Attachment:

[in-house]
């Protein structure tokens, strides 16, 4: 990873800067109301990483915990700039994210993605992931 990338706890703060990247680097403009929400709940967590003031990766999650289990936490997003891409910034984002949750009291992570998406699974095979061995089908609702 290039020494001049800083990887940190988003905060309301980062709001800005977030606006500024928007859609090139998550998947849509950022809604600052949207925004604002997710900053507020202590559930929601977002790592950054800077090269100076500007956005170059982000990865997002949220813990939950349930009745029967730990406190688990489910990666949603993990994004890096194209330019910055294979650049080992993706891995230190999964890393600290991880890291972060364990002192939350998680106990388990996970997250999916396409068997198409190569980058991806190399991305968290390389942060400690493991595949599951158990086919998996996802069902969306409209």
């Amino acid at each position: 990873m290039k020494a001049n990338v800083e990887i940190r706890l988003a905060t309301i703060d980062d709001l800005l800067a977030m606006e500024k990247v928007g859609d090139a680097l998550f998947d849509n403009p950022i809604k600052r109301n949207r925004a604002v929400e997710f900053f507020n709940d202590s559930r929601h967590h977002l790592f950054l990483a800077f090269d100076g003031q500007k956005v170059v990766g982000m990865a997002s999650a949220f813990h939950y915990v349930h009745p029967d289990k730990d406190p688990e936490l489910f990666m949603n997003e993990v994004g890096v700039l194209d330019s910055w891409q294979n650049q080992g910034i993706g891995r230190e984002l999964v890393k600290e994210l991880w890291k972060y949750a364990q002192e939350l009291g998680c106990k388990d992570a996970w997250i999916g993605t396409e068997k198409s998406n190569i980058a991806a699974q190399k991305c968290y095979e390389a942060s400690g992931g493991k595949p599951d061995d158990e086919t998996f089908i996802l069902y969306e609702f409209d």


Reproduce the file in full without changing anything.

[in-house]
């Protein structure tokens, strides 16, 4: 990873800067109301990483915990700039994210993605992931 990338706890703060990247680097403009929400709940967590003031990766999650289990936490997003891409910034984002949750009291992570998406699974095979061995089908609702 290039020494001049800083990887940190988003905060309301980062709001800005977030606006500024928007859609090139998550998947849509950022809604600052949207925004604002997710900053507020202590559930929601977002790592950054800077090269100076500007956005170059982000990865997002949220813990939950349930009745029967730990406190688990489910990666949603993990994004890096194209330019910055294979650049080992993706891995230190999964890393600290991880890291972060364990002192939350998680106990388990996970997250999916396409068997198409190569980058991806190399991305968290390389942060400690493991595949599951158990086919998996996802069902969306409209």
């Amino acid at each position: 990873m290039k020494a001049n990338v800083e990887i940190r706890l988003a905060t309301i703060d980062d709001l800005l800067a977030m606006e500024k990247v928007g859609d090139a680097l998550f998947d849509n403009p950022i809604k600052r109301n949207r925004a604002v929400e997710f900053f507020n709940d202590s559930r929601h967590h977002l790592f950054l990483a800077f090269d100076g003031q500007k956005v170059v990766g982000m990865a997002s999650a949220f813990h939950y915990v349930h009745p029967d289990k730990d406190p688990e936490l489910f990666m949603n997003e993990v994004g890096v700039l194209d330019s910055w891409q294979n650049q080992g910034i993706g891995r230190e984002l999964v890393k600290e994210l991880w890291k972060y949750a364990q002192e939350l009291g998680c106990k388990d992570a996970w997250i999916g993605t396409e068997k198409s998406n190569i980058a991806a699974q190399k991305c968290y095979e390389a942060s400690g992931g493991k595949p599951d061995d158990e086919t998996f089908i996802l069902y969306e609702f409209d």